Adult mosquito emerging from pupa.  Durham, NC, 9/8/06.  The dark objects on the right are probably mosquito pupae.  These appeared in a puddle near my neighborhood swamp. Adult mosquito with foot on exuviae, Durham, NC, 9/8/06          


A very large tadpole, Durham, NC, 4/22/07 Green Frog, Durham, NC, 4/22/07 Shining leaf beetle (Neolema sexpunctata), Durham, NC, 7/1/07.  This was a tiny beetle, about 4 mm long. Marsh fly, Durham, NC, 7/13/07 Leafhopper (Macrosteles quadrilineatus, subfamily Deltocephalinae) nymph and adult, Durham, NC, 8/15/07. These were two of hundreds of such leafhoppers that were briefly seen there. The leaf they were on in this photo belonged to a water primrose. Leafhopper (Macrosteles quadrilineatus) in flight, Durham, NC, 8/15/07 Floating Primrose-willow (Ludwigia peploides) 8/17/07          


On 8/18/07, during a long drought that began in spring, the water dried up and  the Floating Primrose-willows (Ludwigia peploides) took over. eventually losing their flowers. After a rain, there was a little vegetation where the water and duckweed used to be on 11/9/07.  Tarnished Plant Bug nymph, Durham, NC, 11/9/07.  Millipede, Polydesmida order.  At first glance, it looks like a centipede, though.  11/09/07          


This group of buttercups, sprang up on the edge of the marsh fronting the swamp after spring rains.  Here they are on 5/1/08. Mealy Plum Aphid, giving birth.  Found in a group on cattails in the marsh, 6/14/08 Other Mealy Plum Aphids Great Crested Flycatcher, 6/23/08 Ambush bug nymph, about 2 mm long, Durham, NC, 6/30/08 Soft-winged flower beetle (Collops genus, Melyridae family), Durham, NC, 8/23/08 Rice Stink Bug, Durham, NC, 8/23/08. It's using its beak to drink from a water droplet on a cattail leaf. Crab spider (Xysticus genus), 10/15/08 Orange form female Citrine Forktail, 10/15/08 Courting Common Buckeyes, 10/16/08 Common Buckeye, 10/16/08 Crab spider, and 3 mm long, 10/22/08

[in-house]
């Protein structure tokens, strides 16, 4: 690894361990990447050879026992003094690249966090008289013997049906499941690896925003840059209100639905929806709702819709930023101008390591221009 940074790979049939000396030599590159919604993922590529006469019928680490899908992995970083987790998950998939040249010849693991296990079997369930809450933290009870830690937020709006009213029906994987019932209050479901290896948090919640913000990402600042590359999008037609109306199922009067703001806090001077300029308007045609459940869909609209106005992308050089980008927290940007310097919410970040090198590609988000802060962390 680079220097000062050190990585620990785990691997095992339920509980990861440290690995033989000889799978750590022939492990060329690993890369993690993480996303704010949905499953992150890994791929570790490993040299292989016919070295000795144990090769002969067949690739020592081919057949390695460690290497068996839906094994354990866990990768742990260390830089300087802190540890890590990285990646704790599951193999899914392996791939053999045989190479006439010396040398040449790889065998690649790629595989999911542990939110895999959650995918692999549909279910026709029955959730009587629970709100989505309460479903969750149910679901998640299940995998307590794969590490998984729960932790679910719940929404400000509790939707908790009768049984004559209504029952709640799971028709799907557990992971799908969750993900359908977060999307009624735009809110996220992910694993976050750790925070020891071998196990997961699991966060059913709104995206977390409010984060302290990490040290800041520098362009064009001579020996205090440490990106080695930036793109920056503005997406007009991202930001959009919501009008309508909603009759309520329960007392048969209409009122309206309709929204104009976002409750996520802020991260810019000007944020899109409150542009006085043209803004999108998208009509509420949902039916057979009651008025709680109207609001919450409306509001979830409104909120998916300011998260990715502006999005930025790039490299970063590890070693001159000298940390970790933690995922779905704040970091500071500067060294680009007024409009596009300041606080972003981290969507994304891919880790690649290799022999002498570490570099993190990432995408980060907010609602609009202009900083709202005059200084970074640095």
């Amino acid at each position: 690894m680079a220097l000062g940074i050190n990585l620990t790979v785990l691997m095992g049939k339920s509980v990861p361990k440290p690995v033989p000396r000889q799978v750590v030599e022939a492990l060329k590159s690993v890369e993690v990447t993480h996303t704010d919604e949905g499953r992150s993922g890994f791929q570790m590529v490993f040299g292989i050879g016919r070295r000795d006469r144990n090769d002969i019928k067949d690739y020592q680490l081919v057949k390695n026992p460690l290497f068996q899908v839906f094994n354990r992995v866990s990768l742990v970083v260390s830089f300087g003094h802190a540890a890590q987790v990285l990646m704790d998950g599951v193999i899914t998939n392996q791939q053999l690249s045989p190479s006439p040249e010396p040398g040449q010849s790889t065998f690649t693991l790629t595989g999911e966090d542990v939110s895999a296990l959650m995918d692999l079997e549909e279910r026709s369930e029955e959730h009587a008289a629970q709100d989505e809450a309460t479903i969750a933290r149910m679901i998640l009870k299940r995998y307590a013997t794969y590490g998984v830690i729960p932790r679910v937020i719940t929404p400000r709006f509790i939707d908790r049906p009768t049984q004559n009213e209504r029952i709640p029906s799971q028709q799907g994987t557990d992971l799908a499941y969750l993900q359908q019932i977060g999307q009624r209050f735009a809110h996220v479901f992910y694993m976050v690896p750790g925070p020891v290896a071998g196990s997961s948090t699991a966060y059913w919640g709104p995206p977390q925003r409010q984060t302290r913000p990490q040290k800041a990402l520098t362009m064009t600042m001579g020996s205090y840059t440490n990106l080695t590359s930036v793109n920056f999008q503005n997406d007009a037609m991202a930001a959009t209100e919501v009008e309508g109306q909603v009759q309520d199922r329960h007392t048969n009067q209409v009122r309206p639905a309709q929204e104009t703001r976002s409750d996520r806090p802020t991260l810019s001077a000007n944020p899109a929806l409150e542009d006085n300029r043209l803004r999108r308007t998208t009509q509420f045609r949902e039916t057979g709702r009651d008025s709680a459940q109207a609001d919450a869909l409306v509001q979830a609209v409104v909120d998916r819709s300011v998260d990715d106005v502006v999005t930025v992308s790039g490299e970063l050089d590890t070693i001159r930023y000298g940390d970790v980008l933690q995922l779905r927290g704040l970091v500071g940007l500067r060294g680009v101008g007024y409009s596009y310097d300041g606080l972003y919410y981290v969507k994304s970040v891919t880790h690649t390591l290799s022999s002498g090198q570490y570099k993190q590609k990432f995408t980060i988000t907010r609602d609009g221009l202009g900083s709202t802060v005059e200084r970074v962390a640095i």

Two male Eastern Bluebirds flew out of the trees over the swamp to flutter near the ground on a neighboring field on 10/16/08.  Several site visitors suggested they had spotted a source of insect prey. Flower fly (Eristalis dimidiatus), 10/20/08 Virginia Flower Fly (Milesia virginiensis), 10/20/08 On the edge of the marsh, showing fall colors on 10/20/08.  A wonderful pseudo-tropical look. Picture-winged fly (Chaetopsis genus), 10/22/08 Yellow-collared Scape Moth, on asters bordering on the marsh, Durham, NC, 11/1/08.  The (former) swamp in winter, invaded by cattails, 11/20/08: the swamp has apparently reverted to marsh. Killdeers, in a nearby field, 11/20/08.  A small rain had created a puddle.        


After a heavy rain, 3/17/09 Seven-spotted Ladybug Beetle (Coccinella septempunctata) larva, Durham (edge of marsh at neighborhood swamp), 4/11/09. This plump but nimble little rascal climbed rapidly over grass plants and other objects, readily bending in two. Rice Stink Bug nymph, with wing pads, dorsal view, Durham, NC, 7/18/09.  Dew drops on a spider web, 7/25/09  


New growth on 11/8/10.  Trees in the swamp died, but as it dried up, new trees appeared on the edges. Another view of these new trees (11/8/10) at the other side of the marsh.          


Buffalo Treehopper (Ceresa alta), 7/2/12 Female soldier fly (maybe Microchrysa polita), 8/18/12. Tentative ID thanks to Shannon Donavan. Globular springtail (Ptenothrix unicolor), seen on a log showing evidence of termite tunnels in my neighborhood swamp on 10/25/12.  ID thanks to Frans Janssen.          


Killdeer, Durham, NC, 1/12/16 Killdeer pair, Durham, NC, 1/12/16 Song Sparrow on cattails, 2/27/16          


Green Heron, 7/31/17          


1/15/19.  Cattails have almost taken over, although there are a few small trees here and there. The cattail marsh is thriving, but some trees behind it are doing well.  Pennsylvania Smartweed lines the edge.  6/23/19          


On a sunny day, 7/22/20 Trees have gotten tall. 8/24/20 Even here, the cattails are dwarfed by the trees and Pennsylvania Smartweed.  8/24/20 Arrowleaf Tearthumb (Persicaria sagittata), Durham, NC, 10/5/20 Arrowleaf Tearthumb (Persicaria sagittata), Durham, NC, 10/5/20 The Arrowleaf Tearthumb was fading on 11/7/20.  The cattails were spreading their seeds. The cattails, Pennsylvania Smartweed and Arrowleaf Tearthumb have faded, but some trees still have green and yellow leaves, on 11/13/20        


Secluded part of local swamp, with Carolina Mosquitofern most evident, 3/5/21 Carolina Mosquitofern and duckweed in the local swamp, 3/5/21 Carolina Mosquitofern and duckweed in the local swamp, in the sun, 3/5/21 Neighborhood swamp making inroads into marsh, 3/15/21          


 Copyright 2005-2021 Dorothy E. Pugh. All pictures copyrighted.